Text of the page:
RFID: Talking Beyond The Drive For Five

Experts predict limitless applications for RFID tags once the five-cent price point is reached.

For almost a decade, the "nickel tag" has loomed unattainably on the horizon. Chief information officers have waited patiently for it. Experts have forecast a role for it in "trillions" of everyday products. There is, it seems, no limit to the reach of RFID once that five-cent goal is attained.

Still, vendors are showing there's more to RFID than nickel tags.

"We've been talking about the mythical five-cent price point for years," notes Mike Liard, RFID practice director for Venture Development Corp. "Is it possible? Yes. But it may not necessarily be the type of tag you're looking for."

Indeed, makers of RFID chips and inlays (which include chip, antenna and substrate) know this, which is why most haven't rushed to put nickel tags on the market. Instead, they've been content to cut prices at a steady rate of about 5 percent to 10 percent per year since 2000, while simultaneously improving the technology. As a result, users of the tags are already employing them in applications undreamed of a decade ago, despite their inability to reach the elusive nickel price point.

The bottom line is that while RFID vendors have been lowering their prices and improving their technology, they've been carving out new niches for themselves. Increasingly, RFID tags are being used on pallets, cartons, garments, luggage, DVD cases, pill bottles and library books. And in the future, experts foresee more use in low-cost everyday items, from lipstick cases to cereal boxes. While they won't replace the barcode any time soon, they nevertheless offer non-line-of-sight capability, which means they can gather information of their whereabouts without being individually handled. As a result, they're capable of deterring theft and counterfeiting.

"RFID is not labor intensive," notes Sanjay Sarma, associate professor of mechanical engineering at Massachusetts Institute of Technology and research director for MIT's Auto-ID Center. "It gives you information you can't get with a barcode, unless you have an army of people scanning every product."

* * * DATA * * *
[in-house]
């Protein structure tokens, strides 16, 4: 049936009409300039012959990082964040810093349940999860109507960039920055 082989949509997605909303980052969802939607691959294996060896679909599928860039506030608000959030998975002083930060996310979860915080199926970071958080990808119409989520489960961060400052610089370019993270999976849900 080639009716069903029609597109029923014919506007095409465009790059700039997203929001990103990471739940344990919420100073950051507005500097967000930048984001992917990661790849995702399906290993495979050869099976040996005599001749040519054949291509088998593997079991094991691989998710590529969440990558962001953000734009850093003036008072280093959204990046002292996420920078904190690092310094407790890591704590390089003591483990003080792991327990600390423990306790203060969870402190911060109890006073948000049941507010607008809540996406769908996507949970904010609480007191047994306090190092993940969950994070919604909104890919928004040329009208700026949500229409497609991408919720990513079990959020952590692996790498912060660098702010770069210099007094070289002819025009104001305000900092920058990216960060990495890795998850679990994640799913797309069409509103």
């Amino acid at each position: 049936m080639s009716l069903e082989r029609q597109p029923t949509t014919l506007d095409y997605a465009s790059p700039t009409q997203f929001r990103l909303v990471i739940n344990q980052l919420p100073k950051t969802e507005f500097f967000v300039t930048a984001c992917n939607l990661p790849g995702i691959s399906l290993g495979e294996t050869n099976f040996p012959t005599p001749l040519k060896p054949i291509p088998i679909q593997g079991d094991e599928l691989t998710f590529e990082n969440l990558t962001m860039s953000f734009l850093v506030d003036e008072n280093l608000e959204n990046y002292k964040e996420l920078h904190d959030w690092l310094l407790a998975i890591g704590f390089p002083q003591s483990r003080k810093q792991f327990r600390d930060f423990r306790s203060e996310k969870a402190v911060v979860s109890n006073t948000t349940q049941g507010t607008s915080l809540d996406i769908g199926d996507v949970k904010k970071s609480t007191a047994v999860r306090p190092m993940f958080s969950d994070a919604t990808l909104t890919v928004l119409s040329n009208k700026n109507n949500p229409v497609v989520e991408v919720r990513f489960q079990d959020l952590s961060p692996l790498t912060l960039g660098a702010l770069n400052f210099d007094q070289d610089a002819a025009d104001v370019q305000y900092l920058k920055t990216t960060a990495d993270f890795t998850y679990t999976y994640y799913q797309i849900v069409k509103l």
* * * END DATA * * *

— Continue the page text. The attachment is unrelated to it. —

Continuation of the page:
And then there's that issue of the nickel tag. At costs of 10 cents to 20 cents apiece and up, RFID tags are still far more expensive than barcodes, which is why the drive to five continues.

"The state of momentum within the industry toward the five-cent mark is very healthy," Sarma says. "The good news is that it has gone beyond research. It's moved into development, and a lot of companies are looking to go to five cents."

Experts are confident that RFID will eventually be the backbone of a plan that researchers have called "an Internet of things," in which almost everything, large and small, is connected via the Web. The plan, already described in hardware and software protocols, calls for all information on a product to be written in a code based on eXtensible Markup Language (XML). The code, which forms a sort of Web page for each item, would be connected via RFID tags to Internet servers. Thus, all products could be identified anywhere, instantly. A broad coalition of corporate giants, including Coca-Cola, International Paper, Johnson & Johnson, Kimberly-Clark, Pepsi, Procter & Gamble and others have supported such efforts through MIT's Auto-ID Center.

Low cost, of course, is a key to such plans, but researchers have worked that out, too. Ultimately, they say, everyday items will incorporate RFID, not on sticky tags, but through integration into the corrugate of cardboard boxes. Ongoing efforts in this area will be the key to lowering RFID cost, researchers say, because it eliminates the need for certain parts of the tag. Instead of being done as an afterthought, as is the case today, such technologies would be integrated during the cardboard manufacturing process, thus enabling cost reduction.

"These RFID technologies will co-exist with the barcode for a long time into the future," says Sarma of MIT. "But they will provide information that a barcode can't. 'Did the item go to the sales floor? Did the meat sit in the fridge long enough?' You can't know that with a barcode."

Sarma says such technologies will become widespread when production volume reaches a "tipping point." When that happens, it will drive costs down to a level low enough to motivate use of RFID on everyday items. And with retailers pushing hard for RFID, the concept is not unrealistic, experts say.

"The question now is the tipping point," Sarma says. "When do you get to the percentage that causes you to say, 'I'm going to put the tag inside the corrugate?' In the next year, we could see it happen."